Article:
The latest official figures show the unemployment rate in the North East was 4.2% between April and June - exactly level with the UK average.
So, is that a 'levelling up' success story?
Conservative MPs have been making that kind of point in recent months.
The government told ITV Tyne Tees: “Ensuring people have access to good jobs in the communities where they live... is an important part of levelling up."
Between April and June 2015, figures from the Office for National Statistics show unemployment was at 8.1% in the North East, compared to 5.6% for the UK as a whole.
So the region has clearly caught up in those terms over the last few years.
Rachel Anderson, from the North East England Chamber of Commerce, said: "On pure numbers that is something to be celebrated, but I think there is a much more complex picture here, and if we're to talk about true levelling up then we need to make sure that people in the North East are equipped and are getting the jobs that are coming here, and that really is about making sure that our skills base is right, and that we've got things like transport and infrastructure that makes people able to access those jobs."
North Tyneside Council say their 'Working Well' scheme, has played a part in giving people advice and support to get work.
Councillor Karen Clark said: "We've had over 4,000 people access the service which has far exceeded original expectations, and over half of them, 57%, have progressed into employment or education, which is phenomenal.
"Some of them have been disengaged from the labour market for long periods of time."
Maureen Wright from Westray Recruitment Group, said green energy, life sciences and business services are particularly growing sectors in the region.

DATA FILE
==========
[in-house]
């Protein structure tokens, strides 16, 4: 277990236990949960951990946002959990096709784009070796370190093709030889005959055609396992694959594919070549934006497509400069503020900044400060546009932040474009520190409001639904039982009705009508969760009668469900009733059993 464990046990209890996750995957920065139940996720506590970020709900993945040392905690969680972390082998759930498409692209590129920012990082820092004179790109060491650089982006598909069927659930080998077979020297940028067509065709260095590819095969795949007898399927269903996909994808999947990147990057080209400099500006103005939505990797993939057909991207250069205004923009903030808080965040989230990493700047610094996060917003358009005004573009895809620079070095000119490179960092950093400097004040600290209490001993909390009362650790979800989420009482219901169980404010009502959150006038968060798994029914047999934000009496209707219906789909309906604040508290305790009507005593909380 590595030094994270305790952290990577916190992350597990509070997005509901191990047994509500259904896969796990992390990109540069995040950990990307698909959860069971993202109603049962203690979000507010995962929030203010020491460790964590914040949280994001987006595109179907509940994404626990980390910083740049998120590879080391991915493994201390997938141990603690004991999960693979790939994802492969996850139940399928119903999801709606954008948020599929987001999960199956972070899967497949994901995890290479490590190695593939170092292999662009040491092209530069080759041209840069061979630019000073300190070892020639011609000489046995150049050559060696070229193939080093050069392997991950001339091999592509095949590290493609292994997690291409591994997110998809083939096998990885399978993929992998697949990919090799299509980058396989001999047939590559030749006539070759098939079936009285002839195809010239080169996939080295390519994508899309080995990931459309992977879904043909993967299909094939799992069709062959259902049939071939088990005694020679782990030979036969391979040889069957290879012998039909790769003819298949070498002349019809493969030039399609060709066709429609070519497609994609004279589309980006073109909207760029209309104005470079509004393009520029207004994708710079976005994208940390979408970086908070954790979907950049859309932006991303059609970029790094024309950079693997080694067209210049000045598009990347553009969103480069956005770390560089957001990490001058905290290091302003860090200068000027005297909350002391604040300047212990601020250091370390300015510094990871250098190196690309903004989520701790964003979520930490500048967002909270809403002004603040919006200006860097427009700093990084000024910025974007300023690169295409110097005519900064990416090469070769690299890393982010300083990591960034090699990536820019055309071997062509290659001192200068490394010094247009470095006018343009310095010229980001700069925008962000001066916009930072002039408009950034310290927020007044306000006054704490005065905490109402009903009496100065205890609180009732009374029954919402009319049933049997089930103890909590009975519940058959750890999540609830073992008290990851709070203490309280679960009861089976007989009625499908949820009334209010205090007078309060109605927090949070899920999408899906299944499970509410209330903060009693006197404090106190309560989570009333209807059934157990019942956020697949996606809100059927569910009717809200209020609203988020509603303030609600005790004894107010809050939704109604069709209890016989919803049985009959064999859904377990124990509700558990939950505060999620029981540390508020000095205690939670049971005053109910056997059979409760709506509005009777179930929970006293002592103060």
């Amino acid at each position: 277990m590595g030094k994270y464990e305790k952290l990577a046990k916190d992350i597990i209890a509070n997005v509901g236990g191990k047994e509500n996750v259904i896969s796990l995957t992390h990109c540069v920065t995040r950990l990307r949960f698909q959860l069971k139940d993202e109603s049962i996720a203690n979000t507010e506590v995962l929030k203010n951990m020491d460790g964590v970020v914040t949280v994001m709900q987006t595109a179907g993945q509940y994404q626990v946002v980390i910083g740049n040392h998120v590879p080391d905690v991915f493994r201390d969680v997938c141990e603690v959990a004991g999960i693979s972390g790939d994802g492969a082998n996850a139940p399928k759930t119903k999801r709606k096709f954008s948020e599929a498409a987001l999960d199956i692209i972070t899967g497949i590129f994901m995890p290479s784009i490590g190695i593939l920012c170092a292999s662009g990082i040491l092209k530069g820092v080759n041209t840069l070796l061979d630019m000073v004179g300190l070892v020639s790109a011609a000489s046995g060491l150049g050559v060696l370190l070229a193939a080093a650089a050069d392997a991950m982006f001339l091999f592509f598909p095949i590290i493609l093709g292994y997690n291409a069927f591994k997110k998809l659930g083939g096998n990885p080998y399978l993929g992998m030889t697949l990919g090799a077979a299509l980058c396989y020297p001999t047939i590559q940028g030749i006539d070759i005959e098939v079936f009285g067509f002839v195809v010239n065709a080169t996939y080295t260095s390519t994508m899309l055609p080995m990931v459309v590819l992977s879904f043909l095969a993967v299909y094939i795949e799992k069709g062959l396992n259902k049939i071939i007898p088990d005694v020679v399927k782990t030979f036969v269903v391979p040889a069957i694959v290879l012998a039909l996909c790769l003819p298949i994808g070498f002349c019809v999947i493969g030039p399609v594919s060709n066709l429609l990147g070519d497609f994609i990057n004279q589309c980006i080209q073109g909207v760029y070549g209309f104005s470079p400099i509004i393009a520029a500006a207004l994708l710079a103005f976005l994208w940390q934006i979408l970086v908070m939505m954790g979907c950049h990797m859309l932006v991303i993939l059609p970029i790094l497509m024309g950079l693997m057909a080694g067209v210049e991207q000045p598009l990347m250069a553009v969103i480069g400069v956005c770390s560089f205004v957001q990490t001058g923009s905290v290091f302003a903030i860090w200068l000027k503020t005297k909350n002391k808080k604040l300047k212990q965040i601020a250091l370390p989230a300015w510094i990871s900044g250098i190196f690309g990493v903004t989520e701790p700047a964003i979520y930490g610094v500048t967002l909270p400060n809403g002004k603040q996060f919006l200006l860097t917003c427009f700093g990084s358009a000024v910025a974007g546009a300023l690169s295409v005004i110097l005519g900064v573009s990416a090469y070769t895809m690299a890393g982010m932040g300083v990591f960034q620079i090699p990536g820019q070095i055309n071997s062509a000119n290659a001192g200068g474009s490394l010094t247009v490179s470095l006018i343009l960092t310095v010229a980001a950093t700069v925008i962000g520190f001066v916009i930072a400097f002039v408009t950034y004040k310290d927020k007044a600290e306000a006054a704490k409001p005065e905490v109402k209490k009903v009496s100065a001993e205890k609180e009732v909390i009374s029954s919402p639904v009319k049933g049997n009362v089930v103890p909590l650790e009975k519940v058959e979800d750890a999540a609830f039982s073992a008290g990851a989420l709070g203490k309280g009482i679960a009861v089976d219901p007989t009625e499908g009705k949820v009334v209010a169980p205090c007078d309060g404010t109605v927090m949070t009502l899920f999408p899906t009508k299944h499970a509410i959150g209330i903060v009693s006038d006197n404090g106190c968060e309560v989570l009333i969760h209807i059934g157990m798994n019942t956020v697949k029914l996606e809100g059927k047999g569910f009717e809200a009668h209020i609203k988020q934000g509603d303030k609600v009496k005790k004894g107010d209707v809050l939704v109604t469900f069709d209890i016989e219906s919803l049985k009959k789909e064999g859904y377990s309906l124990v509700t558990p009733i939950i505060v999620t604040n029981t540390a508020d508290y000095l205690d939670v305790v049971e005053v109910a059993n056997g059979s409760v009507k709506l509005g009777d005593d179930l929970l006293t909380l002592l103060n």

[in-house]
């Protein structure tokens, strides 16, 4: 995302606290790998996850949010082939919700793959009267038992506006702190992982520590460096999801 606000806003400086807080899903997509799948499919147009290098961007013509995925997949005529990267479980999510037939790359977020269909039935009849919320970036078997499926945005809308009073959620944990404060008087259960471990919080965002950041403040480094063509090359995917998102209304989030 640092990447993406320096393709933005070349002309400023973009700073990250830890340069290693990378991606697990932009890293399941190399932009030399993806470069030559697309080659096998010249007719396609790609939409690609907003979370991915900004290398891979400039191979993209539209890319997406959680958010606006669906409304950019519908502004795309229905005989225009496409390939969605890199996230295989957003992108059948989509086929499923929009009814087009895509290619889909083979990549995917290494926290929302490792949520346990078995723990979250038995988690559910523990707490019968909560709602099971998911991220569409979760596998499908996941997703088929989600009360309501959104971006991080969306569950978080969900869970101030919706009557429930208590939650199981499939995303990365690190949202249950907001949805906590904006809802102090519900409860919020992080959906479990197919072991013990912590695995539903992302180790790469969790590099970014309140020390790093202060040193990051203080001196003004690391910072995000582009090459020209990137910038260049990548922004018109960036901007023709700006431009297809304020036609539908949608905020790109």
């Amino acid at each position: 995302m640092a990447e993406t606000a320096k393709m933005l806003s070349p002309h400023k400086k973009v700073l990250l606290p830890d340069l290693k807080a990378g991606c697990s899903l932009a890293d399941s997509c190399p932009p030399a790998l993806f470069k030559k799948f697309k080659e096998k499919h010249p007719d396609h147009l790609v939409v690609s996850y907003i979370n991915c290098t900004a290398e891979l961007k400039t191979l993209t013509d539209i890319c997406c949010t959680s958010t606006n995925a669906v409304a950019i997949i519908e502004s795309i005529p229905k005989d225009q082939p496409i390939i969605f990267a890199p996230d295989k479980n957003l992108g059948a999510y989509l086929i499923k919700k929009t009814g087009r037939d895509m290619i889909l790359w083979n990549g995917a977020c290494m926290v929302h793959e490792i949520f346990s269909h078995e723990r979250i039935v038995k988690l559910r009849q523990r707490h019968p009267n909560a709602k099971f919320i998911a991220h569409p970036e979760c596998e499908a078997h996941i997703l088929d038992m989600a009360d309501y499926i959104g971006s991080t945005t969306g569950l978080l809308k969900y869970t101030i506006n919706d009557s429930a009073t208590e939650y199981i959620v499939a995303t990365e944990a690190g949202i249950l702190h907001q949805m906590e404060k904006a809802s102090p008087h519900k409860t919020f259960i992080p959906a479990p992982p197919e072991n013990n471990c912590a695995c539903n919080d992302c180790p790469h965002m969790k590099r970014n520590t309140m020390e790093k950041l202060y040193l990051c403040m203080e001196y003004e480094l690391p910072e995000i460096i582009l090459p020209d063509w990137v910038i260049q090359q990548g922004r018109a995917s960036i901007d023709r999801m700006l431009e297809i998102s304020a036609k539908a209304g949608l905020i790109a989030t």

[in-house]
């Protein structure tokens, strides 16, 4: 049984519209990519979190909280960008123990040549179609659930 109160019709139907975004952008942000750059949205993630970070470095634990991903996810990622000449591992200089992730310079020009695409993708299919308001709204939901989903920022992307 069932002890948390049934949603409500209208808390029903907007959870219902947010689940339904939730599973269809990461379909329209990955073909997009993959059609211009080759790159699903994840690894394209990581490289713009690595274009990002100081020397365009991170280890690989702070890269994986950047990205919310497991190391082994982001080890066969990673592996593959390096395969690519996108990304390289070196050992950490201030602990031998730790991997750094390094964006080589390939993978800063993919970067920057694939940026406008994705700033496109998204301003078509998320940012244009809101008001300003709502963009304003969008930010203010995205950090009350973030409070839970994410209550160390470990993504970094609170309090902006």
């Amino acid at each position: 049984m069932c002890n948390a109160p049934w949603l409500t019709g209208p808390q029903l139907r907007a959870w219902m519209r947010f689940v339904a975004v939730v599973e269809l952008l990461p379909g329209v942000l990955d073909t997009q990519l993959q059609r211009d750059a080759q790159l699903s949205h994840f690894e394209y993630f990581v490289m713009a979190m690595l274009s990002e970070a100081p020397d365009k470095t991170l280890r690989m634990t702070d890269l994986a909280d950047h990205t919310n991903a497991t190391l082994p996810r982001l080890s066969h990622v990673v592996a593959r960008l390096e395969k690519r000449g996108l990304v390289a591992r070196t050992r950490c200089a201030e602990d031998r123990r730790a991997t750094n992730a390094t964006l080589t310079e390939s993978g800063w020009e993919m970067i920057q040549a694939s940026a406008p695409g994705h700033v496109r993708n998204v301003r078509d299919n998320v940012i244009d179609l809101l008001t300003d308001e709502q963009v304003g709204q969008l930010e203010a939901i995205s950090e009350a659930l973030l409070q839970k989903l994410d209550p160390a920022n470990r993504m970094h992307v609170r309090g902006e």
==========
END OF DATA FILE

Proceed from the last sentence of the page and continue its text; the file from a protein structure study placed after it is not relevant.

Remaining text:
However, she warned that a tight labour market has meant problems with recruitment.
"The number of applications we're seeing is going down dramatically," she added.
You've also got to keep an eye on the quality of jobs being created, with previous statistics showing average wages in the North East are notably lower than the UK average, and the cost-of-living crisis of course still hurting.
Another important figure is the number of people who are economically inactive, meaning they are not looking for work.
That has also typically been high in our region, partly attributed to long-term conditions due to many people having worked in heavy industry.
However, the difference in the inactivity rate has also been closing, and now stands at 21.9% in the North East, just above the UK average of 20.9%.
What's also very hard to quantify behind all of this is to what extent the government deserves the credit for the changing picture.
Researched and produced by Tom Sheldrick and Madeleine Letherby
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